Gather with the saints at the river
That flows by the throne of God.
Could he endure it to be away from them, in the chill void of Jim Lefferts’ rationalizing, on that day when they should be rejoicing in the warm morning sunshine by the river rolling to the imperishable Throne?
And his voice — he had merely muttered the words of the first hymn — boomed out ungrudgingly:
Soon our pilgrimage will cease;
Soon our happy hearts will quiver
With the melody of peace.
His mother stroked his sleeve. He remembered that she had maintained he was the best singer she had ever heard; that Jim Lefferts had admitted, “You certainly can make that hymn dope sound as if it meant something.” He noted that people near by looked about with pleasure when they heard his Big Ben dominate the cracked jangling.
The preliminaries merely warmed up the audience for Judson Roberts. Old Jud was in form. He laughed, he shouted, he knelt and wept with real tears, he loved everybody, he raced down into the audience and patted shoulders, and for the moment everybody felt that he was closer to them than their closest friends.
“Rejoiceth as a strong man to run a race,” was his text.
Roberts was really a competent athlete, and he really had skill in evoking pictures. He described the Chicago–Michigan game, and Elmer was lost in him, with him lived the moments of the scrimmage, the long run with the ball, the bleachers rising to him.
Roberts voice softened. He was pleading. He was not talking, he said, to weak men who needed coddling into the Kingdom, but to strong men, to rejoicing men, to men brave in armor. There was another sort of race more exhilarating than any game, and it led not merely to a score on a big board but to the making of a new world — it led not to newspaper paragraphs but to glory eternal. Dangerous — calling for strong men! Ecstatic — brimming with thrills! The team captained by Christ! No timid Jesus did he preach, but the adventurer who had joyed to associate with common men, with reckless fishermen, with captains and rulers, who had dared to face the soldiers in the garden, who had dared the myrmidons of Rome and death itself! Come! Who was gallant? Who had nerve? Who longed to live abundantly? Let them come!
They must confess their sins, they must repent, they must know their own weakness save as they were reborn in Christ. But they must confess not in heaven-pilfering weakness, but in training for the battle under the wind-torn banners of the Mighty Captain. Who would come? Who would come? Who was for vision and the great adventure?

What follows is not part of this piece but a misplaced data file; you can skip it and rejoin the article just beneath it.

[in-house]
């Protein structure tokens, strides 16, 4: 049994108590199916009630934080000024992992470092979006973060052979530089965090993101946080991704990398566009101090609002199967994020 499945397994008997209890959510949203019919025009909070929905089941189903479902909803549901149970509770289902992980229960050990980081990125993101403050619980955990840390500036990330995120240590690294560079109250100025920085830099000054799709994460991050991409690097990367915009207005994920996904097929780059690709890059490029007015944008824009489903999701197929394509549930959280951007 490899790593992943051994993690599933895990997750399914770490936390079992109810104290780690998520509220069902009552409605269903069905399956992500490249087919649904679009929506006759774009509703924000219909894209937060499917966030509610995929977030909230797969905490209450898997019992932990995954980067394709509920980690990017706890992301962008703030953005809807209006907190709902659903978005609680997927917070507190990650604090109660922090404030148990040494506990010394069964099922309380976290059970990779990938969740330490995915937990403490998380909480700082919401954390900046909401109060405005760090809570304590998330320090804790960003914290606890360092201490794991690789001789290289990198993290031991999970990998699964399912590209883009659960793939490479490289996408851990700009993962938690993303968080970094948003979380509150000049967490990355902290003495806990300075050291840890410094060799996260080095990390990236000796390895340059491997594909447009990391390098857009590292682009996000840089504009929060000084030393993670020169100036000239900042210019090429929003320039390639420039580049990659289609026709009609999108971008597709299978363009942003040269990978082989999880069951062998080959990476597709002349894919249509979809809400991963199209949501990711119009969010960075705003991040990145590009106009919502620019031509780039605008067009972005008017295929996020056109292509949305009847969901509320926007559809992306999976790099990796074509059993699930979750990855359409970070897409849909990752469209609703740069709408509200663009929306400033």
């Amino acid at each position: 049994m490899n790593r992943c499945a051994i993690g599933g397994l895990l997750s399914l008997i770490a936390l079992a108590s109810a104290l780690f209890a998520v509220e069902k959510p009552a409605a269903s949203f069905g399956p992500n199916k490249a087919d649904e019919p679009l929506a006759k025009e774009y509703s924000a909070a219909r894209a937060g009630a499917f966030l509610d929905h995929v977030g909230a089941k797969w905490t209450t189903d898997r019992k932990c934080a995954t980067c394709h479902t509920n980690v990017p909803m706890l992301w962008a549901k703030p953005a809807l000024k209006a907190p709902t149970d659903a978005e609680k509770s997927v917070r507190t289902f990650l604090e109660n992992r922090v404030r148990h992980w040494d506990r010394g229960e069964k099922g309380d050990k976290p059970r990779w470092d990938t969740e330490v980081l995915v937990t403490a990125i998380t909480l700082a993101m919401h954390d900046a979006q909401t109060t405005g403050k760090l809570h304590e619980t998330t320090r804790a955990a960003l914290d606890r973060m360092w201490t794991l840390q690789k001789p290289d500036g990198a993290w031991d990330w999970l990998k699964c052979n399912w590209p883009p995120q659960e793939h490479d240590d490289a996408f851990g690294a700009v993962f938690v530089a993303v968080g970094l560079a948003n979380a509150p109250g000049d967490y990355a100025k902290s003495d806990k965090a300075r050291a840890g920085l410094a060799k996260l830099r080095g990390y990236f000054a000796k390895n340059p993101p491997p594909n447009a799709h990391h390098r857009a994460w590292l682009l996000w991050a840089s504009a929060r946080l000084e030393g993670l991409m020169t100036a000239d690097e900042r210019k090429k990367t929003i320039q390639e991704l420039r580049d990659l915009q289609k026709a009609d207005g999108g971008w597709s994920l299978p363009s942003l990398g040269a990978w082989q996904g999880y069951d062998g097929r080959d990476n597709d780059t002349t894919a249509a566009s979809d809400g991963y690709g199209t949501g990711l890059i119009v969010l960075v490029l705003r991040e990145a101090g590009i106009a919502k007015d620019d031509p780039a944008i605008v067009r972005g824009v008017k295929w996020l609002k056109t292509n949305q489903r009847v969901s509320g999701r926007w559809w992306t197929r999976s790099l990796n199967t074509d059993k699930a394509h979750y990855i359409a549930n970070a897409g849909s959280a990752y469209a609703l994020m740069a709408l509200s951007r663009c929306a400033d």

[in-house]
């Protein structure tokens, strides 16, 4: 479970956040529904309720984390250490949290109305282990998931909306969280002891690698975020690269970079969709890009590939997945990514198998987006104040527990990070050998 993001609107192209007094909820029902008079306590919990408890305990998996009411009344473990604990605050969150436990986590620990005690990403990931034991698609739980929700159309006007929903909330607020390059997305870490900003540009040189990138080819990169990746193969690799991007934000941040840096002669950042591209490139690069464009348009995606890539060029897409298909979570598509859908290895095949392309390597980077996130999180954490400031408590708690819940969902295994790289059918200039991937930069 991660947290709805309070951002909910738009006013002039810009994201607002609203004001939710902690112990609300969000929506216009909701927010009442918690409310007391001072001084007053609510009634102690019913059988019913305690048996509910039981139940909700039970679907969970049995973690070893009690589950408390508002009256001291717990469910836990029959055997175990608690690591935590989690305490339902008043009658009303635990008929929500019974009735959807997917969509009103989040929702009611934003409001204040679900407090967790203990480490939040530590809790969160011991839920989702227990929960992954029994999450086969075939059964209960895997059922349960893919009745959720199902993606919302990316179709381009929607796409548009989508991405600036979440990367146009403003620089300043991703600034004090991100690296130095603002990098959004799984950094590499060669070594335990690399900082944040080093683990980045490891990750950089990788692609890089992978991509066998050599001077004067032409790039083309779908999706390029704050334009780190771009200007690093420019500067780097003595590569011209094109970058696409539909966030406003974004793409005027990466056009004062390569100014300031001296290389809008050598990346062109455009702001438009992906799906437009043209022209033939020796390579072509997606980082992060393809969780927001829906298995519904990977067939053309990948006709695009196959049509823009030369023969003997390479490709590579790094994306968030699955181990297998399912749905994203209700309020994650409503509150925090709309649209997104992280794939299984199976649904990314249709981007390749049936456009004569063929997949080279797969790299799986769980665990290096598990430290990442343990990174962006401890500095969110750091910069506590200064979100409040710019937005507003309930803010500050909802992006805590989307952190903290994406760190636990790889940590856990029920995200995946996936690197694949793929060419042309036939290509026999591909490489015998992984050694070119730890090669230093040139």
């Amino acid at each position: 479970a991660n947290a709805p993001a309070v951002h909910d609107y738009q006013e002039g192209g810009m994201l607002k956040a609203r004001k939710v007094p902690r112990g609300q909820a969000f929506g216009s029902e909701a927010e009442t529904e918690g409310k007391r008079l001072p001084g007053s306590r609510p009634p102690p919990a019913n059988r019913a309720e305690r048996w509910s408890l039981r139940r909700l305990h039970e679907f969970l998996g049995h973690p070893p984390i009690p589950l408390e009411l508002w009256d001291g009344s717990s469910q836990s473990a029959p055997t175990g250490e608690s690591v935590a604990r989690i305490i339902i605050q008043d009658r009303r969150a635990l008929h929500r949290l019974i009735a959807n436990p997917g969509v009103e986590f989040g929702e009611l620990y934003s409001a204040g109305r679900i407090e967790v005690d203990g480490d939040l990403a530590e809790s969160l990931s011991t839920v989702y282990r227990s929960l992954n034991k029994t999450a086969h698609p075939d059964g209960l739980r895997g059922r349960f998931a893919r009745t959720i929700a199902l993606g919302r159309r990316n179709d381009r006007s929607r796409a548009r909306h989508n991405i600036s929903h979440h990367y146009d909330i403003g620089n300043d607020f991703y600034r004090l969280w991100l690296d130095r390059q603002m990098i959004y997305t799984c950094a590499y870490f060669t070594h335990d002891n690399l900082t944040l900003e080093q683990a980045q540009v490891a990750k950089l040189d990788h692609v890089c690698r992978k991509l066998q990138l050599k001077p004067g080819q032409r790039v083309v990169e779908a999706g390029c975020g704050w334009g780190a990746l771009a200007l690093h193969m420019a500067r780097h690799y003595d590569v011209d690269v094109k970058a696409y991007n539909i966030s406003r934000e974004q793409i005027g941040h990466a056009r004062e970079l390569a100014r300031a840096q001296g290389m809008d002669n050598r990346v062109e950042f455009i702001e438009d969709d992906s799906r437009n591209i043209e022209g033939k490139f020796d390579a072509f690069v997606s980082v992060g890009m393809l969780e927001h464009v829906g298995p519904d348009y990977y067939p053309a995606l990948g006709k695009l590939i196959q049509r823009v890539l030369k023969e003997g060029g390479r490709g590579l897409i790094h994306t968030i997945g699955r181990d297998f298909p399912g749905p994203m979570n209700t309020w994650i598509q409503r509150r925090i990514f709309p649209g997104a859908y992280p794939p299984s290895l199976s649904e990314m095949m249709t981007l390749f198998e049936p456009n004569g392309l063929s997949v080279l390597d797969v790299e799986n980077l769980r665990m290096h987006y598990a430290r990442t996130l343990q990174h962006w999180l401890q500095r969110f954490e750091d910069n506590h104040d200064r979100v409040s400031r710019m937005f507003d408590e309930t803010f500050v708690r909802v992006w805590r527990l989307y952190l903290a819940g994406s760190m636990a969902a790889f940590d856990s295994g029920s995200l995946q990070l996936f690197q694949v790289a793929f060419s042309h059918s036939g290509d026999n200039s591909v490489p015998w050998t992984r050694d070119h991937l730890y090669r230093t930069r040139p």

He was among them, Judson Roberts, with his arms held out, his voice a bugle. Young men sobbed and knelt; a woman shrieked; people were elbowing the standers in the aisles and pushing forward to kneel in agonized happiness, and suddenly they were setting relentlessly on a bewildered Elmer Gantry, who had been betrayed into forgetting himself, into longing to be one with Judson Roberts.
His mother was wringing his hand, begging, “Oh, won’t you come? Won’t you make your old mother happy? Let yourself know the joy of surrender to Jesus!” She was weeping, old eyes puckered, and in her weeping was his every recollection of winter dawns when she had let him stay in bed and brought porridge to him across the icy floor; winter evenings when he had awakened to find her still stitching; and that confusing intimidating hour, in the abyss of his first memories, when he had seen her shaken beside a coffin that contained a cold monster in the shape of his father.
The basket-ball player was patting his other arm, begging, “Dear old Hell-cat, you’ve never let yourself be happy! You’ve been lonely! Let yourself be happy with us! You know I’m no mollycoddle. Won’t you know the happiness of salvation with us?”
A thread-thin old man, very dignified, a man with secret eyes that had known battles, and mountain-valleys, was holding out his hands to Elmer, imploring with a humility utterly disconcerting, “Oh, come, come with us — don’t stand there making Jesus beg and beg — don’t leave the Christ that died for us standing out in the cold, begging!”
And, somehow, flashing through the crowd, Judson Roberts was with Elmer, honoring him beyond all the multitude, appealing for his friendship — Judson Roberts the gorgeous, beseeching:
“Are you going to hurt me, Elmer? Are you going to let me go away miserable and beaten, old man? Are you going to betray me like Judas, when I’ve offered you my Jesus as the most precious gift I can bring you? Are you going to slap me and defile me and hurt me? Come! Think of the joy of being rid of all those nasty little sins that you’ve felt so ashamed of! Won’t you come kneel with me, won’t you?”
His mother shrieked, “Won’t you, Elmer? With him and me? Won’t you make us happy? Won’t you be big enough to not be afraid? See how we’re all longing for you, praying for you!”
“Yes!” from around him, from strangers; and “Help ME to follow you, Brother — I’ll go if you will!” Voices woven, thick, dove-white and terrifying black of mourning and lightning-colored, flung around him, binding him — His mother’s pleading, Judson Roberts’ tribute —
An instant he saw Jim Lefferts, and heard him insist: “Why, sure, course they believe it. They hypnotize themselves. But don’t let ’em hypnotize you!”
He saw Jim’s eyes, that for him alone veiled their bright harshness and became lonely, asking for comradeship. He struggled; with all the blubbering confusion of a small boy set on by his elders, frightened and overwhelmed, he longed to be honest, to be true to Jim — to be true to himself and his own good honest sins and whatsoever penalties they might carry. Then the visions were driven away by voices that closed over him like surf above an exhausted swimmer. Volitionless, marveling at the sight of himself as a pinioned giant, he was being urged forward, forced forward, his mother on one arm and Judson on the other, a rhapsodic mob following.